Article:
Just Say "Wow!"
Their parents caught up with them in the room-size exhibit called "Why I Hunt." Bryan pushed all the buttons so he could hear and see different people explain why they hunt. They all learned the reasons behind a decline in wildlife habitat.
"Mommy, look at this man's dress!" Allie called, pointing to a life-size model of an Osage tribesman in buckskin clothing. The exhibit in front of her explains how hunting has evolved from native populations, who needed to hunt for meat and clothing and other essentials, to modern hunters and trappers, who still make use of animals but also enjoy hunting as a recreational activity.
After checking out the life-like characters, Bryan and Allie raced to the next area, where three bobcats stopped them in their tracks. The cats - two males and a female - remained oblivious to the visitors. One was catnapping; the other two playfully swiped at each other while leaping from perch to perch in their glass enclosure.
Mom and Dad were the first into the Conservation Heroes room, where "talking books" play video clips of Missouri's most notable conservationists, including Eugene Poirot and Charles and Elizabeth Schwartz. The room feels like a comfortable library, and visitors can even have their picture taken as the next "Conservation Hero." The museum supplements its income from entrance fees by renting this room and the shark room for special events.
Amy Dooley hopes to someday offer the entire museum for after-hours use so that organized groups of schoolchildren or scouts can enjoy overnight stays.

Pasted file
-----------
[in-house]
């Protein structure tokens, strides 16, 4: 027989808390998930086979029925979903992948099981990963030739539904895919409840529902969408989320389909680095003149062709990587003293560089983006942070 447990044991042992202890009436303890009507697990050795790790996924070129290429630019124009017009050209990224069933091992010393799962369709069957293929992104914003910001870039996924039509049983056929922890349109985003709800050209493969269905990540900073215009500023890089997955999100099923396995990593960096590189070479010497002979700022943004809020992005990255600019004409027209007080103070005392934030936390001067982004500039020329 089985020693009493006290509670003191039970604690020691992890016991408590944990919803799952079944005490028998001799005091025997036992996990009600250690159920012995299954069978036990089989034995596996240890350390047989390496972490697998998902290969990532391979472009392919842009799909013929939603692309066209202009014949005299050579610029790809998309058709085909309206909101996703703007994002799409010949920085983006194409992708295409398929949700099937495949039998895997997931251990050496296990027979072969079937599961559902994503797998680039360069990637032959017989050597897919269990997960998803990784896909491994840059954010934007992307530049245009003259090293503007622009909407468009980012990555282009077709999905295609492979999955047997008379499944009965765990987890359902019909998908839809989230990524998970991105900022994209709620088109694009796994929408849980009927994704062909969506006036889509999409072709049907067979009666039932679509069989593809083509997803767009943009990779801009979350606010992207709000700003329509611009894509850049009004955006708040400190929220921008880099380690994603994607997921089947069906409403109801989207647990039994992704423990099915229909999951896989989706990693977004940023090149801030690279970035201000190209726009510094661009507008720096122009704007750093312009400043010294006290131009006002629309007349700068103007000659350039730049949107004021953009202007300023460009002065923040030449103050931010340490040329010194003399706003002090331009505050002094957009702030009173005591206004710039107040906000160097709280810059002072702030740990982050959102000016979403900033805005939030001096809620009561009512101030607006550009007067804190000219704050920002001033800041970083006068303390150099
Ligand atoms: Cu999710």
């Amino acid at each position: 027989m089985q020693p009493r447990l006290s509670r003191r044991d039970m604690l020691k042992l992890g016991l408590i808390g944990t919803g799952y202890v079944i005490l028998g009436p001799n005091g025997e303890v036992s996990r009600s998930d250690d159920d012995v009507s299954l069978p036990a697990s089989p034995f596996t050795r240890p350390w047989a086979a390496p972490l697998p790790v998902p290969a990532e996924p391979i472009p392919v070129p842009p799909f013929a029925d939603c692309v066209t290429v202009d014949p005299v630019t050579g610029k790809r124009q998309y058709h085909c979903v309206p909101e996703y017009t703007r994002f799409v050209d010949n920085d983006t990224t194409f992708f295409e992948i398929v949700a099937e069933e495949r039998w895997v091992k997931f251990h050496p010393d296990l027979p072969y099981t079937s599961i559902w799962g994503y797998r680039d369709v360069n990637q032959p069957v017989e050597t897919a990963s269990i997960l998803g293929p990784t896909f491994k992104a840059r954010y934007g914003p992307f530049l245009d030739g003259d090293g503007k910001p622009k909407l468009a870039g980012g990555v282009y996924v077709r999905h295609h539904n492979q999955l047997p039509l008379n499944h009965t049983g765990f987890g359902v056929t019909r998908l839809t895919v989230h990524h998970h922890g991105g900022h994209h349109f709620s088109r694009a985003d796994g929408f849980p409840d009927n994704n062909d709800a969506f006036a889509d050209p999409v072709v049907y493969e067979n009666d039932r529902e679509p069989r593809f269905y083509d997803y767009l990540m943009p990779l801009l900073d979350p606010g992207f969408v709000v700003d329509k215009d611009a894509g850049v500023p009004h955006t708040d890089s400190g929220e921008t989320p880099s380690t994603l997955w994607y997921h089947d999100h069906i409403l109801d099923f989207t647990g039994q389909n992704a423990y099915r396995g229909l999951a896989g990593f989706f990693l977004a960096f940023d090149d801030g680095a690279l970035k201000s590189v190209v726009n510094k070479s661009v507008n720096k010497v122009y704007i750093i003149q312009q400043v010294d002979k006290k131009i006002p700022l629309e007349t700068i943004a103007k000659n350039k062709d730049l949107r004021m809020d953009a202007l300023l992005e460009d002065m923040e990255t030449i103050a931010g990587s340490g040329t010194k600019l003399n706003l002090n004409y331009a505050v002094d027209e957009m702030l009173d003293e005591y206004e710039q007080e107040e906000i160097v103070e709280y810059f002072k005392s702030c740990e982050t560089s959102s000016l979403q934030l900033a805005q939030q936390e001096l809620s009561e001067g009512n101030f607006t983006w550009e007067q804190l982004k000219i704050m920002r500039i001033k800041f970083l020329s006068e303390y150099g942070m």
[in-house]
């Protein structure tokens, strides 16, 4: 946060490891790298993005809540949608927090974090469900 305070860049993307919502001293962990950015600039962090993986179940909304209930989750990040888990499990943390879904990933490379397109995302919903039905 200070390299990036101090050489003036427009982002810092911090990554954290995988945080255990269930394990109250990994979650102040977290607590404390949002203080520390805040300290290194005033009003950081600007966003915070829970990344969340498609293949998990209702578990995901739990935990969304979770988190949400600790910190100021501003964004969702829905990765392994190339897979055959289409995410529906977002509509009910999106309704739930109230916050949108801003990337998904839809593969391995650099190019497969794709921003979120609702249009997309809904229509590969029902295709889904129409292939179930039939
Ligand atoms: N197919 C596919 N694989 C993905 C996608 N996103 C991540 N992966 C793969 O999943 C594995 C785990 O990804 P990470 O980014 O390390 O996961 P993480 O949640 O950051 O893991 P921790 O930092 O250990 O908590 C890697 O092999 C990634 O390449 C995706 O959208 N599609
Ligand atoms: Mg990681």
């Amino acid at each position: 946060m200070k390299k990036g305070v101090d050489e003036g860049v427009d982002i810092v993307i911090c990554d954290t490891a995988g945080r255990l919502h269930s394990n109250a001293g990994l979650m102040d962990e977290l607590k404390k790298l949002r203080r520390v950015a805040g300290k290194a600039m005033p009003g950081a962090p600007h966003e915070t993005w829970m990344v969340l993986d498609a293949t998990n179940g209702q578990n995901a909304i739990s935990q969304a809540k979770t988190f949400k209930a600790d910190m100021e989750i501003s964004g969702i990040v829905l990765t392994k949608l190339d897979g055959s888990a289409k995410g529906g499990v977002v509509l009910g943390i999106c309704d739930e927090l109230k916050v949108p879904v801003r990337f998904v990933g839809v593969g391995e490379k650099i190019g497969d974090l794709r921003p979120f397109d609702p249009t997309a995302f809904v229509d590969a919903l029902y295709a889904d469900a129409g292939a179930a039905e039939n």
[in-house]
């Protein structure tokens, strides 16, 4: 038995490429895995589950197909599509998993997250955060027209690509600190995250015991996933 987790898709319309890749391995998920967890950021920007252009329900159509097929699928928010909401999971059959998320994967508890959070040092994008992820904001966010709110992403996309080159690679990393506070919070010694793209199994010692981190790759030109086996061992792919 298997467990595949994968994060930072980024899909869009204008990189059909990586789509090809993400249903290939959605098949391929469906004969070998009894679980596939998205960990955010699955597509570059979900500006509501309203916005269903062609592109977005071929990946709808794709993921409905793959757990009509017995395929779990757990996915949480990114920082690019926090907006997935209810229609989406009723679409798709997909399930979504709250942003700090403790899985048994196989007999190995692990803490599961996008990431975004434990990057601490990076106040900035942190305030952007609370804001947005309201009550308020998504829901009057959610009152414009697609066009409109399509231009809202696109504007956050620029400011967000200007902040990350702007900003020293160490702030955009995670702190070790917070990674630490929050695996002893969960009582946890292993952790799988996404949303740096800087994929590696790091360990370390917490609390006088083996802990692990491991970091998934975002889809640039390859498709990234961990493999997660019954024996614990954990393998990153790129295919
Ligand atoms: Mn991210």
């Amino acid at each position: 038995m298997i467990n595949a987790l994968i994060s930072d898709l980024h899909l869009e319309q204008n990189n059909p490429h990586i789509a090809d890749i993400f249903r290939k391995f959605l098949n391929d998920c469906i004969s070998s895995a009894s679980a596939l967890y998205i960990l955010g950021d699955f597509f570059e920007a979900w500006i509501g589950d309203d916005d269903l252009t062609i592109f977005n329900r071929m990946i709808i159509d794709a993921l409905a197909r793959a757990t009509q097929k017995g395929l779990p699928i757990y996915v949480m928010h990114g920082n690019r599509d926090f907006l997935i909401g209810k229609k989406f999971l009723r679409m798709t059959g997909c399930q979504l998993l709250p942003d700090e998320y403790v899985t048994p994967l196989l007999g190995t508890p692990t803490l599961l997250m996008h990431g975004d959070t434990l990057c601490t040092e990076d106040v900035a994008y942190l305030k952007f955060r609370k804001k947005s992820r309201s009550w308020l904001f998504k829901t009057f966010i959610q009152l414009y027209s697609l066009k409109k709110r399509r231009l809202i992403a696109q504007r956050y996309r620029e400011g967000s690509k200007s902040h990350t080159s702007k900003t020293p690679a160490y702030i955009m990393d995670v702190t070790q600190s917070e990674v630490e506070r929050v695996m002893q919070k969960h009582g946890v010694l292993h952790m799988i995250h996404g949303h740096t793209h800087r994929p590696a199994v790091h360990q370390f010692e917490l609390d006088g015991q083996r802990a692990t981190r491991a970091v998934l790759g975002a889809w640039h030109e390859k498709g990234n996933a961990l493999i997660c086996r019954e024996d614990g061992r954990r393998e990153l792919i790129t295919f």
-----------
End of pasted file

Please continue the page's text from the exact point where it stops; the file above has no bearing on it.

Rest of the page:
Dooley is also starting an Explorer Post at the WOW museum, but the most exciting project in the works is a new, freestanding education center to be constructed beginning next year on museum land. It will house classrooms, conference and library rooms, a laboratory and an animal collection. Until it is finished, temporary classroom facilities will host a conservation education program.
Before they visit the WOW museum, kids will visit a classroom for a discussion led by an instructor/naturalist. This pre-visit helps teachers accomplish classroom goals because it is designed to meet Missouri's educational testing standards.
Dooley and all of the instructors are Conservation Department employees.
By agreement, Dooley can draw on the expertise of Conservation Department biologists, education consultants, naturalists and foresters, and the museum reimburses the Department for the costs of the education program.
"Conservation education is the foundation of WOW's mission," Dooley said. "The unique partnership with the Conservation Department helps the museum be a national role model for conservation education, and it helps promote the conservation message."
All this talk of partnerships, agreements and educational concepts is far removed from the activities of Bryan and Allie, who have their faces glued to the 19-foot tall shark tank that holds 220,000 gallons of saltwater. Bryan watches an eel, while Allie studies a ray. It's clear the museum is working for them.
WOW! It's a museum
The American National Fish and Wildlife Museum - Wonders of Wildlife - opened in November 2001. The WOW museum is located in Springfield at the corner of Sunshine and Campbell, next door to Bass Pro Shops Outdoor World. Its winter hours of operation are 9 a.m. to 6 p.m. From Memorial Day to Labor Day, the museum is open from 9 a.m. to 8 p.m. Admission costs $7.25 for children ages 4 to 11, and $11.25 for adults age 12 and over. Children under the age of 4 are admitted free. Discounts are available for senior citizens, students, military personnel and groups.
Memberships cost between $25 and $85 and entitle members to a range of benefits ranging from unlimited use passes to gift shop discounts.